Student Loans

Student loans are a standard method of paying for college, graduate school, or other forms of higher education. You can take out a student loan with the federal government or shop around and use a private lender. 

A federal student loan is usually better as the payments are more flexible. The government is more likely to offer deferment, forbearance, and forgiveness than a private lender.

However, federal student loans never expire as they have no statute of limitations. Taking out a federal student loan means that you’ll be paying it back regardless of how long ago it was or your current financial situation. 

Auto Loans

Auto loans are what they appear to be: loans that you use to pay for an automobile. Unlike personal and student loans, a car loan is considered secured. You’ll have to offer the vehicle that you’re buying as collateral. If you default, the loan lender can legally seize and sell the car to cover the loan balance.

The good news is that interest rates are usually lower for auto loans than for personal loans. Since a lender can make a legal claim to your vehicle, they’re taking on much less risk if you were to default. The terms of an auto loan usually max out at 72 months, but the occasional exception with a higher number of months is possible.

Mortgage Loans

Mortgage loans operate in a very similar way to auto loans. You’ll be given the money to afford the house you’re buying (minus the down payment you make) and slowly repay the total amount over the life of the loan. The house will be offered as collateral and can be foreclosed if you were to default on the loan

The main difference between the two loan types is that there are way more mortgage options. Government agencies such as the Federal Housing Agency (FHA) and the Veterans Administration (VA) offer mortgage loans for qualifying applicants.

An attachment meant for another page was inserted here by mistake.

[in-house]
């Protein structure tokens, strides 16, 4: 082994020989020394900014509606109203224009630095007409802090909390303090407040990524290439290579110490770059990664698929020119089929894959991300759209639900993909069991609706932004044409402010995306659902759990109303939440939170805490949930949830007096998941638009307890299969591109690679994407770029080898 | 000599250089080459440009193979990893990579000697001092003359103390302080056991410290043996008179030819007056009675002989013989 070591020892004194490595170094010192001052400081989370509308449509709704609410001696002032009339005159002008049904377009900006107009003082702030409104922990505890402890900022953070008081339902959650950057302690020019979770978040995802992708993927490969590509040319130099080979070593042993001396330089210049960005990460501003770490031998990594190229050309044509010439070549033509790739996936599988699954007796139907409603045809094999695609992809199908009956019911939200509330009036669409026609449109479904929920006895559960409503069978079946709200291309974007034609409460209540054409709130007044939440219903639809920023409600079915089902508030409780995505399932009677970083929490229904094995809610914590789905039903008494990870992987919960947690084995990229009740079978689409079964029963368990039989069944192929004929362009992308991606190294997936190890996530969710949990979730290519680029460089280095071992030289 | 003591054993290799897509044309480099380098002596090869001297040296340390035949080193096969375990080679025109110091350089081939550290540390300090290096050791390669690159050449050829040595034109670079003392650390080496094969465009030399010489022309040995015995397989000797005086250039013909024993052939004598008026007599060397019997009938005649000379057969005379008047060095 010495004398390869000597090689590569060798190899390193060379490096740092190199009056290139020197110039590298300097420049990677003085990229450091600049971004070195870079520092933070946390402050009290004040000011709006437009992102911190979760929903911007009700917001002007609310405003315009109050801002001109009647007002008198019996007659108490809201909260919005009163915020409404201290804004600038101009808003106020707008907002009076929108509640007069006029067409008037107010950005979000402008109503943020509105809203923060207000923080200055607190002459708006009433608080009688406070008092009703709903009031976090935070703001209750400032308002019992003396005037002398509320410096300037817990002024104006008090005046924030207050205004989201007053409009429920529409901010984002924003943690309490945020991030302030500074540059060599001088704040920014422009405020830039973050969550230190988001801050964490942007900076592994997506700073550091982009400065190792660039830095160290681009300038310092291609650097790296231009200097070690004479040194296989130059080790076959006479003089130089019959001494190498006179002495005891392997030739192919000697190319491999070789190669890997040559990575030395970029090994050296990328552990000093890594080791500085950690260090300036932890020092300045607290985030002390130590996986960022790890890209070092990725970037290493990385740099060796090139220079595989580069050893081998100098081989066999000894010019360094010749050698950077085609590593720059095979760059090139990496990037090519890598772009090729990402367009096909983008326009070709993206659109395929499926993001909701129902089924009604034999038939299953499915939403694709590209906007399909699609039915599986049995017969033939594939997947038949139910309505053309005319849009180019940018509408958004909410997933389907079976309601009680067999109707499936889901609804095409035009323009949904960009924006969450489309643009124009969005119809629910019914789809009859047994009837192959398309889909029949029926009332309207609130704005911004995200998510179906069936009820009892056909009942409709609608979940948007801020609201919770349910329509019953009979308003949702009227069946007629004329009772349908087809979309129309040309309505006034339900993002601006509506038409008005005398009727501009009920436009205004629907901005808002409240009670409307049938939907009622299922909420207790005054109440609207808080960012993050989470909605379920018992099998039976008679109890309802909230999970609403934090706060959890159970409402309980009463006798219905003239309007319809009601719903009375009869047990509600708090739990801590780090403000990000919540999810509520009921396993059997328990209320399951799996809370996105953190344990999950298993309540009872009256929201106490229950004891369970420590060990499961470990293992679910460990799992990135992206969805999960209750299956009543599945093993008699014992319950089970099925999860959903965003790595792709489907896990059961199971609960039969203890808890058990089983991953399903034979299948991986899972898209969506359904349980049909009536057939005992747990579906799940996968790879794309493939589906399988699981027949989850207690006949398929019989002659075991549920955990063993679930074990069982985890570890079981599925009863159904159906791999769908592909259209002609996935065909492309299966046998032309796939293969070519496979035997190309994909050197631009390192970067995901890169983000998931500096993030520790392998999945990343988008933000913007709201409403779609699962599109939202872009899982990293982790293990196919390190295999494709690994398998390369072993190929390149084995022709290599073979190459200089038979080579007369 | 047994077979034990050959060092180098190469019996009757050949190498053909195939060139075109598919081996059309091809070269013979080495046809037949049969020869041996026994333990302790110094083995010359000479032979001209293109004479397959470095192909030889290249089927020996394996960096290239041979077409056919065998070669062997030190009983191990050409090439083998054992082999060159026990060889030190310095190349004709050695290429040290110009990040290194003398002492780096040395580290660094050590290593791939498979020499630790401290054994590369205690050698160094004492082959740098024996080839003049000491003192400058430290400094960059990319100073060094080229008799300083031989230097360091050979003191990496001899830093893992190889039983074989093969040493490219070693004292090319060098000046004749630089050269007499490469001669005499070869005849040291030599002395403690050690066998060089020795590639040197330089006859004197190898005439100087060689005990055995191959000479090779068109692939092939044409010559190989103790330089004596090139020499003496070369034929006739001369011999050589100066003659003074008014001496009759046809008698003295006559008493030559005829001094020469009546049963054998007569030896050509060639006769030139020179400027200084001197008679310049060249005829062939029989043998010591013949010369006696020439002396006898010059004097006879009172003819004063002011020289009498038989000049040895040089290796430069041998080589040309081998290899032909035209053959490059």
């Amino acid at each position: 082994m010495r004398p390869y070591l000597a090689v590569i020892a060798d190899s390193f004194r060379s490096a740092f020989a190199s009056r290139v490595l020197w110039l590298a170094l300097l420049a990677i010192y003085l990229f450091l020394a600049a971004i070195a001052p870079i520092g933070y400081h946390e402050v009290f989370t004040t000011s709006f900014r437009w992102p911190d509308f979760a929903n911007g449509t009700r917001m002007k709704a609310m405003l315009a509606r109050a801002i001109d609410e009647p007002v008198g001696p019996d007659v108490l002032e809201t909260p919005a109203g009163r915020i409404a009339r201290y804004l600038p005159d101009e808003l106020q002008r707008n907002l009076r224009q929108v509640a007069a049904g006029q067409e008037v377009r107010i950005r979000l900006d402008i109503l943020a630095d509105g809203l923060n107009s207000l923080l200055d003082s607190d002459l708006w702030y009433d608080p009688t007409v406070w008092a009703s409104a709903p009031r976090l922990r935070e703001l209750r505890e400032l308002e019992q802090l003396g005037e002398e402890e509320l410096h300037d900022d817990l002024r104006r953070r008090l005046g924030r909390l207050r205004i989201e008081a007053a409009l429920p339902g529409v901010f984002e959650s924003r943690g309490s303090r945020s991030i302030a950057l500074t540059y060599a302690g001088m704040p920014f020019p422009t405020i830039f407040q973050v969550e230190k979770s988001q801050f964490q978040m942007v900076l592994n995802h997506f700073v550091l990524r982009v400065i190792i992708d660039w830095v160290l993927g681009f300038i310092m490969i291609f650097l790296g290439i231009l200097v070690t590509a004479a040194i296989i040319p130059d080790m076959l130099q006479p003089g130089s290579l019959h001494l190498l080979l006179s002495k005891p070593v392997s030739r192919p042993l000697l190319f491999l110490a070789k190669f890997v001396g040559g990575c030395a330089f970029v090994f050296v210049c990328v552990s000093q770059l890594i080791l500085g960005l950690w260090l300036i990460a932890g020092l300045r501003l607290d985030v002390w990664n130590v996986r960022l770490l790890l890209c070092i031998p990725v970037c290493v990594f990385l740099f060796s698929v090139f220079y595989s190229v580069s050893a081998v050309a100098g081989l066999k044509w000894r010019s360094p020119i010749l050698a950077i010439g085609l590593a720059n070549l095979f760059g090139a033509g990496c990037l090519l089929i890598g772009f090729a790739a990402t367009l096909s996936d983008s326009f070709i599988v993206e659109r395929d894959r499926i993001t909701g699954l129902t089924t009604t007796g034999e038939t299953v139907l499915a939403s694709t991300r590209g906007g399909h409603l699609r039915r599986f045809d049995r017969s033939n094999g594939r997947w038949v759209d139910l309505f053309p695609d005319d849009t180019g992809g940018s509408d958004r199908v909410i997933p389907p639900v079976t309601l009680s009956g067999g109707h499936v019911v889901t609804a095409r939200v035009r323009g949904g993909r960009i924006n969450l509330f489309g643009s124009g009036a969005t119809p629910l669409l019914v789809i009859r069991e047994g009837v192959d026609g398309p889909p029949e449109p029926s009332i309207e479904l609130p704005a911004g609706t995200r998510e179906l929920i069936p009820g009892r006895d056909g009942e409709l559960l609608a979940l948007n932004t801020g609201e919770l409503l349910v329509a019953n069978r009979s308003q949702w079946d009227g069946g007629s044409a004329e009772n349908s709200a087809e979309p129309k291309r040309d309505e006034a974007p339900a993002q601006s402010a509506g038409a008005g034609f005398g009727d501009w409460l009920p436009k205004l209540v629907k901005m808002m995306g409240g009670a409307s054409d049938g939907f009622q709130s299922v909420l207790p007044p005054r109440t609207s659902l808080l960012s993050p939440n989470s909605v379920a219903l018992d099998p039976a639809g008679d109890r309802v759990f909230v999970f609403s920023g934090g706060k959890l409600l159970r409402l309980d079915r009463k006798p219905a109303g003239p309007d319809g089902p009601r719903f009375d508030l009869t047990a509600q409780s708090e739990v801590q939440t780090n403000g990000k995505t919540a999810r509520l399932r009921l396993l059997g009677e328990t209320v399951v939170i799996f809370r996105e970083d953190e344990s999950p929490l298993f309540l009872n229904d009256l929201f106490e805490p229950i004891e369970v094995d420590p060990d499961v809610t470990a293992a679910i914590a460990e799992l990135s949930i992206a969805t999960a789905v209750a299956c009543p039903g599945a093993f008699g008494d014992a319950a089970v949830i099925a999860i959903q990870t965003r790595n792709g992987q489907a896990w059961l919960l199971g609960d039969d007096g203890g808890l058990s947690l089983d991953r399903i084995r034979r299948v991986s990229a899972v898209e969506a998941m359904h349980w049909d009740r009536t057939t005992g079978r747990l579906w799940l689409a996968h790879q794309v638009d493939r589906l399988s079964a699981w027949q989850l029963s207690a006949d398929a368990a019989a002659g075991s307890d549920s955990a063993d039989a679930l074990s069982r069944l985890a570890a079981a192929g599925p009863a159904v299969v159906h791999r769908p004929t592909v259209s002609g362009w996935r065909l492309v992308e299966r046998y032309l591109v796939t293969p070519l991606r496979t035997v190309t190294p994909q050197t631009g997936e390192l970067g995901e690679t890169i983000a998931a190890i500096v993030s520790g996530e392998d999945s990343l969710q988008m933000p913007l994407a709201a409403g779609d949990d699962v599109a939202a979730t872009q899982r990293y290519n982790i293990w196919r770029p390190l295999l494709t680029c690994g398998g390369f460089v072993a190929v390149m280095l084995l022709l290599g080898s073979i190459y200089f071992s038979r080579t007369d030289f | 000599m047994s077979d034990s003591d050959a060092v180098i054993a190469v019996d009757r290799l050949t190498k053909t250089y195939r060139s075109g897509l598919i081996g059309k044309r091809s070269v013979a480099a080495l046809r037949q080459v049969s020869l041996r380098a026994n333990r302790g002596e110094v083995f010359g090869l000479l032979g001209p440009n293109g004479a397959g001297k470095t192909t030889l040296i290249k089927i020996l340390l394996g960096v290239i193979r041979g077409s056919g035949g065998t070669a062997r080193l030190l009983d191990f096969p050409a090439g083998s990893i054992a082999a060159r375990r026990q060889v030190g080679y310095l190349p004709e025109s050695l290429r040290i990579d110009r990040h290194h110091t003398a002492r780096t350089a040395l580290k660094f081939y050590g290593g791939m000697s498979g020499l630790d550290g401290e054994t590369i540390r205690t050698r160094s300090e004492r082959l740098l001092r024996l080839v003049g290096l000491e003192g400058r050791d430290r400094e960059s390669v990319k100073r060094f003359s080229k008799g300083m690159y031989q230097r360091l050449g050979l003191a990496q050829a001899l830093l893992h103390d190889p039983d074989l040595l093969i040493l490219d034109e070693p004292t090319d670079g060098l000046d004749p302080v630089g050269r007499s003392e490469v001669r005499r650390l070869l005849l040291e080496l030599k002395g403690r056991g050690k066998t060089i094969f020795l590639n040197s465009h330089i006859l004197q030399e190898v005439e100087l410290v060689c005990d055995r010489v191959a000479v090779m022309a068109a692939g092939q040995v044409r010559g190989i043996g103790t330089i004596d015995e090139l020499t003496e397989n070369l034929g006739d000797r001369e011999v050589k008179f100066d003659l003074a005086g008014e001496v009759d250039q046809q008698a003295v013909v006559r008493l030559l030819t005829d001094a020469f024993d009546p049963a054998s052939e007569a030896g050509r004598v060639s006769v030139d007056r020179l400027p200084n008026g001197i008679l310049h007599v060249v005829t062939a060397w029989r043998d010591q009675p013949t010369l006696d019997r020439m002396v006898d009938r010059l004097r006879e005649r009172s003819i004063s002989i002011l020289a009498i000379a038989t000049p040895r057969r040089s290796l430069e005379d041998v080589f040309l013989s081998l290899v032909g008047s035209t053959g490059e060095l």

Mortgage rates tend to be a more reasonable amount of money than other loan rates, and many loan payment calculators and mortgage calculators can paint a rough picture of what to expect. The mortgage interest rates are among the lowest interest payments because the loan terms are the longest. A mortgage repayment term lasts a number of years, typically between 10 and 30 years.

Debt Consolidation Loans

Debt consolidation loans are used to help pay off one or more debts that have a high interest. These loans are best used when someone has racked up a lot of money with multiple credit cards. Instead of juggling the balance on each card and incurring interest penalties, you can simply bundle them into one monthly payment

The terms and interest rates of a debt consolidation loan are the most varied on this list. Each lender will have its preferences and conditions for these loans. Generally, the interest rate will be higher than a personal loan but lower than a credit card. The terms are also relatively short and typically don’t last for more than a few years.

Home Equity Loans

Home equity loans are quite different from the other options on this list. You’ll be borrowing a percentage of the home equity that you own in your home. The money is given out in a lump sum upfront, and you pay it back in a term that usually lasts between five and 30 years. Most often, you’ll pay the total interest at an annual interest rate in monthly loan payments, and the monthly payment amount is tied to either a variable or fixed interest rate.

It’s easiest to think of a home equity loan as a second mortgage.

The critical difference between a home equity loan and other options is that they are considered revolving credit — the home equity loan functions as a line of credit similar to a credit card. You’ll be able to draw from the credit line as needed during a “draw” period and pay interest on however much you borrow until the period closes. 

The bottom line.

If you’ve taken out a loan, you’re not alone. While you may have many years left on your loan term, you can stay on top of your finances by calculating your monthly payments in a few simple steps.

No matter what type of loan you have, following these steps can help you prepare your monthly finances and focus on the bigger picture. For more business and financial content, explore additional resources at Entrepreneur.com.